10 Antarctica Must-Haves – Don't Leave Home Without Them

October 8, 2014

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 Visiting Antarctica is often described as a surreal, life-changing experience – one that might leave you feeling you've stepped off this planet and onto another one. Even as you're having this other-worldly experience, it's good to have a few of the comforts of this world along.

Some of these items are going to make your Antarctic expedition and trekking a lot more comfortable, while others will simply bring a bit of comfort on-board, as you enjoy the ship or hang out in your berth.

 Either way, don't leave home for Antarctica without these 10 things:

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1. Sunscreen

That's right, you're going to one of the coldest and least hospitable climates on the planet, and you're going to need sunscreen!  Quark Expeditions take place during the Antarctic summer months and while it's not sunbathing weather, it's sunny most of the time and the UV rays can be quite strong. Ice, snow and water reflect the sun from every direction and it is possible to get a sunburn. Bring at least SPF 45 with you and make sure it's water and sweat-proof.

2. Chapstick

Antarctic is the driest and sunniest continent on earth and the sun, wind and salt-tinged mist can all wreak havoc on your lips. Bring enough chapstick to use it liberally throughout the trip. Staying hydrated will also help prevent chapped or cracking lips in harsh Antarctic conditions, should they occur.

3. Waterproof pants

 pants

We spend a lot of time in Antarctica near the water and on the ice and snow. Waterproof pants are a must! You'll find them useful if you're doing adventure activities like cross-country skiing, but also for every day trekking around, getting in and out of the Zodiacs, etc. Choose a pair with a moisture-wicking liner to stay warm and dry as we disembark and head inland over the snow on day excursions.

4. A good piece of chocolate or your favorite snack

Some people find it easier to be away from home for extended periods of time than others. Falcon Scott, one of our resident experts and a frequent special guest on Quark expeditions, recommends that passengers bring along a piece of good chocolate or several helpings of their favorite snack. The food service on-board is fantastic, he says, yet it's nice to have that bit of something familiar from home when you're away on an expedition.

5. Good gloves and head protection – x2

gloves

Remember how your grandmother always told you that you lose most of your body heat through your head? Well, she was right. Proper head gear and gloves are important in Antarctica. Depending on the conditions, you could experience rapid changes in temperature and wind conditions – but you may also sweat, depending on your level of physical exertion. Many people are surprised by how much warmer than expected Antarctica can be in the summer time!  Bring at least one extra pair of gloves and an extra hat, toque or other head gear.  You probably won't need thick, heavy gloves or head gear.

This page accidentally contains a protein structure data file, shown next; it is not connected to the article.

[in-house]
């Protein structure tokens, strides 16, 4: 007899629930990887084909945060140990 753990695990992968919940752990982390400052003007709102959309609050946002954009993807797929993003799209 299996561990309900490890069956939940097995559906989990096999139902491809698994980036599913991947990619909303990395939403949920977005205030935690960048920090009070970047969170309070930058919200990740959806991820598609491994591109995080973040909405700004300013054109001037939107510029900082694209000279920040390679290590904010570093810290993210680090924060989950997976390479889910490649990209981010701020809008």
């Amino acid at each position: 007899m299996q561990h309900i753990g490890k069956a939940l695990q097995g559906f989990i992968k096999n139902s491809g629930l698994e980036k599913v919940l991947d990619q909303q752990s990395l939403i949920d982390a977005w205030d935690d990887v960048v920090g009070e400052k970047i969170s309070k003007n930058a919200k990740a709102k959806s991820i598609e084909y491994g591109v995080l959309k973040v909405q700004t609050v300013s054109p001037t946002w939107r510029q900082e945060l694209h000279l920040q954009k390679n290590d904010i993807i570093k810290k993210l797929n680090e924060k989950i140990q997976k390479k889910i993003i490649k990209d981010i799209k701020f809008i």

6. Waterproof boots with good tread

 Keep your feet warm and dry with a pair of good, waterproof boots. You'll need traction on the ice and snow, but they should still be lightweight enough for you to walk comfortably over the bare ground. When you travel with Quark Expeditions we provide your boots for you so you'll stay warm and dry on your voyage!

7. A good book

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Jonathan Shackleton, another of our resident experts and the relative of a famed Antarctic explorer, recommends that passengers bring a good book with them. Some people have trouble falling asleep, whether it's the excitement of it all, the adjustment to new sleeping quarters or just a natural trait. There may also be times you just want to relax alone for a few minutes. Remember, there's no cable TV, so bring a good book to keep you company!  Need some inspiration? Here's a list of recommended reading for the passionate polar traveler! Our ships also feature polar libraries stocked with a fantastic selection of reading materials.

8. Sunglasses with a strap

sunglasses

Wraparound sports sunglasses are best for keeping the bright sun out of your eyes. Make sure the lenses offer UV protection and bring an extra pair just in case. Bring a strap so the sunglasses can be easily removed to hang around your neck (so you don't need to remove your gloves or fumble around with parka pockets).

9. A daypack

Large backpacks are great for long treks, but on our day excursions you really only need a small daypack. You can store extra layers of clothing, sunscreen, water and more without feeling like you're carrying half of your cabin around with you. You can purchase one before your trip in our Polar Gear Shop.

10. Merino wool underclothes

Merino wool really is a magical thing. If you're dreading the thought of wearing wool underclothes while you trek around, don't worry – this isn't the itchy, heavy wool of yesteryear. Merino wool is a fantastic underlayer that draws moisture away from the skin and actually generates heat when it's wet. Unlike other types of wool products, it has natural odor-destroying properties and will keep you feeling and smelling "fresh" longer on the seventh continent.

There you have it – 10 things you shouldn't leave home without when you're Antarctic bound! Do you have a travel tip or packing recommendation for other passengers? Share it in the comments below.

SEANov2011

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